FLIP-CRUT Basics – Unmarketable Assets Defined
We also discussed various Treasury Department definitions of Triggering Events, which are deemed not to be under the control of the Trustee or any other person.
One of the most common types of Triggering Events is the sale of Unmarketable Assets, such as the sale of a Personal Residence, other real or commercial property, securities or business holdings that are not publicly traded, and lack any formal marketplace to value and sell.
In Treasury Regulations §1.664-1(a)(7)(ii), the definition of Unmarketable Assets includes:
Assets that are not cash, cash equivalents, or other assets that can be readily sold or exchanged for cash or cash equivalents. For example, unmarketable assets include real property, closely-held stock, and an unregistered security for which there is no available exemption permitting public sale.
Using a FLIP-CRUT to Sell Appreciated Real Estate
Why this definition is important:
If you have a piece of real estate that is highly appreciated in value, and selling it outright would trigger substantial capital gains, a Charitable Remainder Trust is an excellent way to defer the tax on sale.
If you contribute the real property to a Charitable Remainder Trust after a binding commitment to sell exists, then the IRS will disallow the deduction based on the Step Transaction Doctrine.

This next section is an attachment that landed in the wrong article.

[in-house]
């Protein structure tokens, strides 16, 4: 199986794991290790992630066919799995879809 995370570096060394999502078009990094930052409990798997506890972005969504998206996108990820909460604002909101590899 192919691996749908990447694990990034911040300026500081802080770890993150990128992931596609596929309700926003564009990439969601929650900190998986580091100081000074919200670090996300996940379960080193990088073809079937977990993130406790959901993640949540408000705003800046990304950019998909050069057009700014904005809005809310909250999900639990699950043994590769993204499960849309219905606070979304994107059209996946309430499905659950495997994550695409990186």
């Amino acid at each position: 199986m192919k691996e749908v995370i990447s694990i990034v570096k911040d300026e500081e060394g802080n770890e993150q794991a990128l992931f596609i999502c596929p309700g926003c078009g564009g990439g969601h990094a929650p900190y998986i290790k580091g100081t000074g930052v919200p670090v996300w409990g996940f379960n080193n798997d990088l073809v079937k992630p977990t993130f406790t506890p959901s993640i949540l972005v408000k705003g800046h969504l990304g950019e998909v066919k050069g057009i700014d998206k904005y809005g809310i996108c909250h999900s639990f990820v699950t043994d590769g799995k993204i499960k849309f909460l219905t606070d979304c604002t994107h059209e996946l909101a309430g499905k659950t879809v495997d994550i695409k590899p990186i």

However, placing real property in a Standard Charitable Remainder Trust – with its fixed annual commitment to pay the income to the Donor – may also not be feasible.
If the real property takes a longer time to sell (certainly more than a year) then a Standard Charitable Remainder Trust will not work.
This is why the Treasury Departments inclusion of Real Property as not readily marketable is critical. It allows you to contribute the asset immediately, take the appropriate deductions, and then convert to a Standard Charitable Remainder Trust after there is sufficient liquidity (post-sale) to accomplish the annual payout requirements.
Therefore, the FLIP-CRUT is the preferred vehicle when selling appreciated assets that are not readily marketable, such as real estate.